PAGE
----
Based on a recent experience, here is some piece of advice on how to (not) make a good "invited speaker" scientific presentation.

1. Don't think you have been invited because you won a Nygaard price or whatever, but because you have designed a cool language.

2. If you really need to start your talk by showing off your latest book to the audience, at least consider offering one to the lab that has just invited you.

3. Don't spend half of your presentation on your CV (My Life, My Accomplishments etc.), because that's not why you were invited, and because the audience doesn't give a damn.

4. When you have 60 minutes, don't come with the usual 300 slides that you carry everywhere and pick some at random. Your presentation won't make any sense.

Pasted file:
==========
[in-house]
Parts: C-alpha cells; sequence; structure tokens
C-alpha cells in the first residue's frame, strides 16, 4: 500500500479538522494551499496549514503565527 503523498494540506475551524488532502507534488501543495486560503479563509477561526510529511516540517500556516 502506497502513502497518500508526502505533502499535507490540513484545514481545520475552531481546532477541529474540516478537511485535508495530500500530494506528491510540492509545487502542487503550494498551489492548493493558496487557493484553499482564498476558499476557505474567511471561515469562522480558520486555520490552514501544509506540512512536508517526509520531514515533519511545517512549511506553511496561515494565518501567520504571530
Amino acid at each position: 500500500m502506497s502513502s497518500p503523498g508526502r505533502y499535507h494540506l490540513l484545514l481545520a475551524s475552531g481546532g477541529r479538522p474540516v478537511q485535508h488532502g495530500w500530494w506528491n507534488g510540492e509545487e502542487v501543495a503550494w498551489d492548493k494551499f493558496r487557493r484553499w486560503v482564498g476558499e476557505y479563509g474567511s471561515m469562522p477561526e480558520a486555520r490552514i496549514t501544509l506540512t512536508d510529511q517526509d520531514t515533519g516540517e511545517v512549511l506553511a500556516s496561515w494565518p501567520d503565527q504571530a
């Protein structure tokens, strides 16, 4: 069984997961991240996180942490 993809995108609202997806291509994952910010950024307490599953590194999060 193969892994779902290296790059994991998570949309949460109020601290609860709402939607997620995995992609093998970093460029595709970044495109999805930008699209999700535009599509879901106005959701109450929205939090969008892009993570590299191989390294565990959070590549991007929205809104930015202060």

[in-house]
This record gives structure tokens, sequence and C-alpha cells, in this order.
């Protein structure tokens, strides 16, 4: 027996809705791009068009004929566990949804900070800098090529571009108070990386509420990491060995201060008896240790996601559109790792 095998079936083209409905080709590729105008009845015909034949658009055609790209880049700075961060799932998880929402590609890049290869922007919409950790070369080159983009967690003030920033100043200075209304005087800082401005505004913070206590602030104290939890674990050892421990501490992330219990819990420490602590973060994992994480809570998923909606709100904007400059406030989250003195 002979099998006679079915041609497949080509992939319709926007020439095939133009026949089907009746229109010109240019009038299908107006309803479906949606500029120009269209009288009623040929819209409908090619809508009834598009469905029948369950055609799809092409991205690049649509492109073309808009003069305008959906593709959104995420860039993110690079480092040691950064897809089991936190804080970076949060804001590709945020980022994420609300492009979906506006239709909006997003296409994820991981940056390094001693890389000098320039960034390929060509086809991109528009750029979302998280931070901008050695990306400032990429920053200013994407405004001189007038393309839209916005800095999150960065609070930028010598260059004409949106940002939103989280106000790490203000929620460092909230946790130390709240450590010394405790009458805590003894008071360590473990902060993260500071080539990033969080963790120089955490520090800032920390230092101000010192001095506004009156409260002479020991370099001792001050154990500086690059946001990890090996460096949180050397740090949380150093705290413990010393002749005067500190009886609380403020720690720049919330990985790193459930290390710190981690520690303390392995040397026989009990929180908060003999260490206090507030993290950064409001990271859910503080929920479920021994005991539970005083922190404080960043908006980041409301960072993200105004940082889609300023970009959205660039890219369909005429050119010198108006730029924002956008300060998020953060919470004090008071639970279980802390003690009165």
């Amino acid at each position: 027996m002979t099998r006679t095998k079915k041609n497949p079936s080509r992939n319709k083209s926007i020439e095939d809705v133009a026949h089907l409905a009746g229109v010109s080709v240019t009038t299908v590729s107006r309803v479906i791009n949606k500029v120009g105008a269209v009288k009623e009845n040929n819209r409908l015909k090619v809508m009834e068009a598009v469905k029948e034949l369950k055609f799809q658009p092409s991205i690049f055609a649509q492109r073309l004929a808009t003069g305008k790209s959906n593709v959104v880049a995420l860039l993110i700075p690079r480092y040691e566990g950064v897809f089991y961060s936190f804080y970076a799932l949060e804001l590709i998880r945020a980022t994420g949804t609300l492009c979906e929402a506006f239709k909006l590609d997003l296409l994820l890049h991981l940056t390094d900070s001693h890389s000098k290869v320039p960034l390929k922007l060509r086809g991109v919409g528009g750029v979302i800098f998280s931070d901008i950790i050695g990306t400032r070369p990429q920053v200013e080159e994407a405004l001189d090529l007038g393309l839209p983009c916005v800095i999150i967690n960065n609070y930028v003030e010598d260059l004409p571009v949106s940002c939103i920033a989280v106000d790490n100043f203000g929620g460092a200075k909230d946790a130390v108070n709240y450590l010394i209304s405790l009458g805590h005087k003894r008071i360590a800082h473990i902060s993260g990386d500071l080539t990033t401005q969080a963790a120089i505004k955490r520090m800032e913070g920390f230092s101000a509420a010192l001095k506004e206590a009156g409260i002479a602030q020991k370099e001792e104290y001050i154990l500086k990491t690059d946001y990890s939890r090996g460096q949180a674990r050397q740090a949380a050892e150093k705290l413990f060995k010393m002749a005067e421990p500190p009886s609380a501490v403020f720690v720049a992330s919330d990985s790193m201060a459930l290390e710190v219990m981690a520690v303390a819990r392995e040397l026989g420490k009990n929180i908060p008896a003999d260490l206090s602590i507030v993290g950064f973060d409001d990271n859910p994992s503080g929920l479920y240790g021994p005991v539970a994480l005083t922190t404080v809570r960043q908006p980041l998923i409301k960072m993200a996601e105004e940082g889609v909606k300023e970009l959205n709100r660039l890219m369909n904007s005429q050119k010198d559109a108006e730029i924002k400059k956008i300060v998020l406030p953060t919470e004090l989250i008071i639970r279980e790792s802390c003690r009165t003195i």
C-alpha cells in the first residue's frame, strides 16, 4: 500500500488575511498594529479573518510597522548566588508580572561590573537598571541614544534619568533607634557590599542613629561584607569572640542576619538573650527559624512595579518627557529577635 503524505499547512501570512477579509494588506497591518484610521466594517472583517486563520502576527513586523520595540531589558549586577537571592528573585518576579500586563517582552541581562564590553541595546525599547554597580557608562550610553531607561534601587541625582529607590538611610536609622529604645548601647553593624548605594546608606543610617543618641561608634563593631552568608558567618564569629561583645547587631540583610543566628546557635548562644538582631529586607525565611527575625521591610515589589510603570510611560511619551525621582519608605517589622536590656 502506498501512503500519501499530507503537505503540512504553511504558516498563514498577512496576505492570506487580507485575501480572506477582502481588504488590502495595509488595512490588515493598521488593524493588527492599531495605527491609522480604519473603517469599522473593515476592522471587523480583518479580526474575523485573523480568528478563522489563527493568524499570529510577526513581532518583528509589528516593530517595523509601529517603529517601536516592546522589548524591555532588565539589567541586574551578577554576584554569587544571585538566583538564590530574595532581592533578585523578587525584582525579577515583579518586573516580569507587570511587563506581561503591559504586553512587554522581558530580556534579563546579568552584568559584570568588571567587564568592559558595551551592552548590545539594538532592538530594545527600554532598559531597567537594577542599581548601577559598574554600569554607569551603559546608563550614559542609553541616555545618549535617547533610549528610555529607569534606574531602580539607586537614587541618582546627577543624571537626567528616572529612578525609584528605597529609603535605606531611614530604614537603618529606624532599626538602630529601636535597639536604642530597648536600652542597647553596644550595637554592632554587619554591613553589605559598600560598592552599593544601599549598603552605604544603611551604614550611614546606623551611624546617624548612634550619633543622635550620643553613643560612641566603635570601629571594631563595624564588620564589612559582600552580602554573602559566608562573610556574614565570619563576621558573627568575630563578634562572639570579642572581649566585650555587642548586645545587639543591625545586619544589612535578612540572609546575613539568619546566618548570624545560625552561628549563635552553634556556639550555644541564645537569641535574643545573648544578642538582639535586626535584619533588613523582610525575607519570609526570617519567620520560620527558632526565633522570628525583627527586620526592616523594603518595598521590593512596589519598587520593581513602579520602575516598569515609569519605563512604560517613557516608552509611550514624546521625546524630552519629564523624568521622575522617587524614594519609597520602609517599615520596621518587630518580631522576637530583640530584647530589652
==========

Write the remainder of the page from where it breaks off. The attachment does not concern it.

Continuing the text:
5. Before coming, try to take at least 5 minutes to figure out who you're going to talk to, what they know, what they don't. This will help you make more sense out of your presentation, and then, perhaps the audience will actually learn something.

6. Try to understand that when you have an idea, it's not necessarily a good one, and when others have ideas, they're not necessarily bad ones.

7. Try not to be dogmatic because this doesn't look so good to scientists. Show some humility. It is better to have many questions than to have all the answers.

8. If you really want to make people believe that you have actually done some bibliography in your research, try to cite at least one paper more recent than the first OOPSLA in 1986. Otherwise, the picture of your knowledge about other current programming languages is, like, pretty explicit, and a bit sad.

9. Understand that trying to sell your product will never work with researchers.

Well, I guess in summary, try to show some interest for the rest of the world, and especially for your audience, or just don't come. Otherwise, you will look like a fool.